Tips for Wheelchair Accessible Train Travel in Europe

As you may have read in my recent blog posts, I have a love/hate relationship with trains. They are easily my favorite way to travel in Europe. The trains are fast and efficient, there is often free wifi, and they tend to be cheaper than flying. More modern trains have good accessible bathrooms, ample wheelchair accessible seating space, and are kept very clean. However, the nightmare comes into play when it comes time to get on and off the train. My anxiety pegs off the charts when it comes to arranging for ramps at stations and making sure I don’t get stranded on the train. Here are some of my accessible travel tips to help prevent a bad situation if you’re planning on using a train in Europe.

spin the globe train dublin to galway
Excited to take Irish Rail from Dublin to Galway!

1. Learn about the rail systems in your country and/or city of origin and destination. Europe’s rail system is fast and efficient, but it’s also vast – and sometimes confusing. There’s a difference between Raileurope (a distributor of European rail products) and Eurail (the official distributor of Eurail passes) and Eurostar (a high-speed train system). Every country has its own train system, and sometimes several. In most European countries, you can usually find a rail company that’s faster and crosses the country and often international borders, as well as slower regional trains. Doing your research about a country’s rail service will help you determine the most efficient way to travel between locations.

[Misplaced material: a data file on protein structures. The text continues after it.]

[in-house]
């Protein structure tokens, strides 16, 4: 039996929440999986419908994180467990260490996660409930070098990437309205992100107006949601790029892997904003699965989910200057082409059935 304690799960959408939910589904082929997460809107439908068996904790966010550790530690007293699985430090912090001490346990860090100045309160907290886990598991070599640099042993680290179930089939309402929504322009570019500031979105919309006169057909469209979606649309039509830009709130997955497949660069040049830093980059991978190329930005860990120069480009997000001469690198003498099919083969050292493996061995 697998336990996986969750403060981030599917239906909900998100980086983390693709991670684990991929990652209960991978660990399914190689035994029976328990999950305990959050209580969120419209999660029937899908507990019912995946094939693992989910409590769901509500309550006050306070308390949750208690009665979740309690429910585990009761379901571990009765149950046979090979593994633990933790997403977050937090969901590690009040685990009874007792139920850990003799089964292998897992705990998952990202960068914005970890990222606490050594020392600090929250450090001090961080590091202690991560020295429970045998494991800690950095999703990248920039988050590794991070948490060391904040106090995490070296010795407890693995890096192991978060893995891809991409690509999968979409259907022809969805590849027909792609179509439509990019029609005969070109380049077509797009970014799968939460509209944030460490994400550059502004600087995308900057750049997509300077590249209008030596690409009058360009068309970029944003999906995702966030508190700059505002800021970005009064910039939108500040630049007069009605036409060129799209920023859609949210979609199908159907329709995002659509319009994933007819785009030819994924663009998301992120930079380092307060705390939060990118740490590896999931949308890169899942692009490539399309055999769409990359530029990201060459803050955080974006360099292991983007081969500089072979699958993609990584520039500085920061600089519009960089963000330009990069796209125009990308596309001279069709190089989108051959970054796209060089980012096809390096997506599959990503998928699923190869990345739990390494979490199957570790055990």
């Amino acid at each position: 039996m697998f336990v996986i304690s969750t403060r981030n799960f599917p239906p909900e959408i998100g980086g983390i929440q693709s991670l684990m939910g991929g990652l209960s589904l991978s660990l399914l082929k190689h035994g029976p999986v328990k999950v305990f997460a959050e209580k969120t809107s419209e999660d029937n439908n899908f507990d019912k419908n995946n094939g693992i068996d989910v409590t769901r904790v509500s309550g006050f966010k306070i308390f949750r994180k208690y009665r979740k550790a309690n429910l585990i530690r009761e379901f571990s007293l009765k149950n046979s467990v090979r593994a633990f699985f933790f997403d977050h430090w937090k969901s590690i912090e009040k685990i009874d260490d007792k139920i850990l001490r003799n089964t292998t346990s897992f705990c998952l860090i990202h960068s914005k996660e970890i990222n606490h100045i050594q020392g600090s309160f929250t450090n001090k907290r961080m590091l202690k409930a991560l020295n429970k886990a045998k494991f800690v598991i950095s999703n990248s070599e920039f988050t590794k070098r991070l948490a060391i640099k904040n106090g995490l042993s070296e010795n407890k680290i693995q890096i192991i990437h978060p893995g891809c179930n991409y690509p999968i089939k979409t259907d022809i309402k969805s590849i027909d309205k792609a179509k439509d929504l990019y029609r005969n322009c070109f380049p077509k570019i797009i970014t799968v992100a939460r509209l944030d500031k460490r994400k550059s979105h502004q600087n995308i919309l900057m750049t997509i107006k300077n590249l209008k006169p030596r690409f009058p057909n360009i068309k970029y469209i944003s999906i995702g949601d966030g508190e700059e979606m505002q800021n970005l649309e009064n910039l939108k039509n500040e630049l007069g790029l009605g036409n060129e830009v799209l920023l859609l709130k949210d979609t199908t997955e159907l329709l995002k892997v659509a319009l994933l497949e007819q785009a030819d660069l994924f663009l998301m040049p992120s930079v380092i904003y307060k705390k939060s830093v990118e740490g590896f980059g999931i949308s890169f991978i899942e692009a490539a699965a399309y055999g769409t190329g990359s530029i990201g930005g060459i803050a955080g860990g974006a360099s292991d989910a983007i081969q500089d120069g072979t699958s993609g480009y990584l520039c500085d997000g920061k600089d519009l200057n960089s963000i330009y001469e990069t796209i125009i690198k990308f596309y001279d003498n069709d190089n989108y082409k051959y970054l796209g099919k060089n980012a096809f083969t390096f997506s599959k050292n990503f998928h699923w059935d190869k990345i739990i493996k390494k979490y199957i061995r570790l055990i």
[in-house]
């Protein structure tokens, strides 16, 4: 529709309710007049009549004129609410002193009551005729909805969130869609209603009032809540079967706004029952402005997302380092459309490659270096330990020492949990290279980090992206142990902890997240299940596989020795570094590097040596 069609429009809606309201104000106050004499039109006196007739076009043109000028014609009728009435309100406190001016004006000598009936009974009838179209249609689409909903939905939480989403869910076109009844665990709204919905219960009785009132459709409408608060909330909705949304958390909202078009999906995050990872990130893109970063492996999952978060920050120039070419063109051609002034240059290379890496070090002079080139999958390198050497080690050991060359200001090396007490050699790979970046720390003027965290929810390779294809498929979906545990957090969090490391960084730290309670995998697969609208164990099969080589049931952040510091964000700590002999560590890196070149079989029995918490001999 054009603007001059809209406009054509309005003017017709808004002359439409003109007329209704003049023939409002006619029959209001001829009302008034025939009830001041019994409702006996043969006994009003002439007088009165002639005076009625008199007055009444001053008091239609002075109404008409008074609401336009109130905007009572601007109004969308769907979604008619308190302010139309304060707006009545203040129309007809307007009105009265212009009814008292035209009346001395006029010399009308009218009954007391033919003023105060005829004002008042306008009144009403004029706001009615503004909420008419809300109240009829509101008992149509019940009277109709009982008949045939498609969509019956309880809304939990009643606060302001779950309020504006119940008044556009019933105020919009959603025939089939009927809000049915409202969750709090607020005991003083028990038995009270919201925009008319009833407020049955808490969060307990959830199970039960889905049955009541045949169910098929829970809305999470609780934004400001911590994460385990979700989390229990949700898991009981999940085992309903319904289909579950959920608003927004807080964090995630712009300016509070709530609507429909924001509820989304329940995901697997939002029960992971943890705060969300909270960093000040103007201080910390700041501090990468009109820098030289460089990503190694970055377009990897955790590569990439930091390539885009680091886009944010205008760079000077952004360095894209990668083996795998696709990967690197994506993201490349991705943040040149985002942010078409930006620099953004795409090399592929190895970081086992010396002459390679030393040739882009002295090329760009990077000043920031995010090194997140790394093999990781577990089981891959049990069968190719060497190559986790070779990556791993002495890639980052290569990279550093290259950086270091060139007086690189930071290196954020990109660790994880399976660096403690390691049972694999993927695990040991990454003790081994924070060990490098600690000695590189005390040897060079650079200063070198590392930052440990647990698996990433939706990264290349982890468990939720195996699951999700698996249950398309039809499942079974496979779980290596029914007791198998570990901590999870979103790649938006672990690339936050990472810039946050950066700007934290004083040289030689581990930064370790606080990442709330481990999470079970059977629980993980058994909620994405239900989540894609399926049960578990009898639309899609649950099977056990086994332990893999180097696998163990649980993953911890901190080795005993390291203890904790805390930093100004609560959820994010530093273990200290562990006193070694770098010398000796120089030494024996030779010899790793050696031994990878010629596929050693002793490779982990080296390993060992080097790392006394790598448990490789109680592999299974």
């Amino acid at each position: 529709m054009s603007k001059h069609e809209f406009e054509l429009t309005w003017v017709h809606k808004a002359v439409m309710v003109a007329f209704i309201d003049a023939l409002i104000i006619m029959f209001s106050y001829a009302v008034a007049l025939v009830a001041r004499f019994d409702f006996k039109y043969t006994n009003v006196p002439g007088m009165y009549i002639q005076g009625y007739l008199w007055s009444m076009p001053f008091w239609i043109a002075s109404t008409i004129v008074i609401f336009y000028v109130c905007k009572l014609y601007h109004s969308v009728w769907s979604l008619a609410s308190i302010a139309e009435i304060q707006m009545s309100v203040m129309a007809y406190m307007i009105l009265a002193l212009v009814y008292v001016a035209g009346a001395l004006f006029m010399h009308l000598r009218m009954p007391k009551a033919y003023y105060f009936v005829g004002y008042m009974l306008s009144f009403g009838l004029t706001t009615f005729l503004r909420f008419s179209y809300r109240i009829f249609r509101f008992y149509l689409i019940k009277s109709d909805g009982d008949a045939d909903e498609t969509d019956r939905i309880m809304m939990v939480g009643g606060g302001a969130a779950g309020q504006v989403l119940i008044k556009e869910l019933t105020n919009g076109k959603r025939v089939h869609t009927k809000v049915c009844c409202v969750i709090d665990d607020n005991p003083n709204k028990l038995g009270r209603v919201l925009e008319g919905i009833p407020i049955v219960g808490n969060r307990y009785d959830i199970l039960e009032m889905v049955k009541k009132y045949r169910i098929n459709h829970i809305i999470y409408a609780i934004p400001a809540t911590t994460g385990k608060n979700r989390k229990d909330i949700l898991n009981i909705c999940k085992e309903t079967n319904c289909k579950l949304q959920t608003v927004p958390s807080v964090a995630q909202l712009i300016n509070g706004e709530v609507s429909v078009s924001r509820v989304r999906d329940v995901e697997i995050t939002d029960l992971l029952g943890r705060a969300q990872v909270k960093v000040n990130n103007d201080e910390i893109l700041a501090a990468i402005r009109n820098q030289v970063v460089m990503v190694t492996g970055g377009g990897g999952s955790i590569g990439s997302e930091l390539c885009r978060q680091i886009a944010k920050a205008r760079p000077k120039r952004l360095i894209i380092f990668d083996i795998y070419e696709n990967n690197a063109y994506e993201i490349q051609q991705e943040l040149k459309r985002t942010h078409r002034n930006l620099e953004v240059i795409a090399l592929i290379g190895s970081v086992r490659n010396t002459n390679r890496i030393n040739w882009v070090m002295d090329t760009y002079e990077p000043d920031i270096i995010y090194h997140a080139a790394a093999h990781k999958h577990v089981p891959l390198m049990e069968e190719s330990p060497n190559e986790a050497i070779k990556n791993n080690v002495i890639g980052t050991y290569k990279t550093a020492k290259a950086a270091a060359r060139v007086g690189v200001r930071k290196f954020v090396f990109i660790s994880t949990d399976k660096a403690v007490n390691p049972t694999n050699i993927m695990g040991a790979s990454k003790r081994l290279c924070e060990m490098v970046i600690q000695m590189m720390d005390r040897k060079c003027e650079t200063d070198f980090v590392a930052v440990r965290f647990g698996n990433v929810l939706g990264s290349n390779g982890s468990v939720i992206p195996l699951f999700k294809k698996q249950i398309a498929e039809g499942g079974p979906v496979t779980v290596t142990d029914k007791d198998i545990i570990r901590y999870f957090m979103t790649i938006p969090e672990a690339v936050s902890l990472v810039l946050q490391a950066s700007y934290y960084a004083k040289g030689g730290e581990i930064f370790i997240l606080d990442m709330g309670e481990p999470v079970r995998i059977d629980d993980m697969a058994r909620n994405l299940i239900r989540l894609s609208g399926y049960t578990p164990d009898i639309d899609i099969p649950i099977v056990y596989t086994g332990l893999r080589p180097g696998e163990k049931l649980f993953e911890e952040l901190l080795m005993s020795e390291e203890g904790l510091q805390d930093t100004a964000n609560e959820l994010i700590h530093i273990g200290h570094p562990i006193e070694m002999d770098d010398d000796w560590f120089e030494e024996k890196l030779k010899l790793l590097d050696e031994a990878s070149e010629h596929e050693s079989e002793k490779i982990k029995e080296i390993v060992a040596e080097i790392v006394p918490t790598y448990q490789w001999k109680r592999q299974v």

Using the regional train to visit Utrecht from Amsterdam
Using the regional train to visit Utrecht from Amsterdam

2. Determine the accessibility of train stations on your route. The vast majority of European rail stations in major cities are fully accessible, and many even have metro and bus connections within the same terminal that are also wheelchair friendly. However, if you are traveling to a more suburban or especially a rural area, you need to find out if those stations are as well. Regional train stations in rural areas in particular may not even be staffed, so you may not have a way to get off the train. Many rail companies have the accessibility of their various stations on their websites, but in some cases you may have to call.

accessible train travel europe
Taking the cross-border train from Vienna to Munich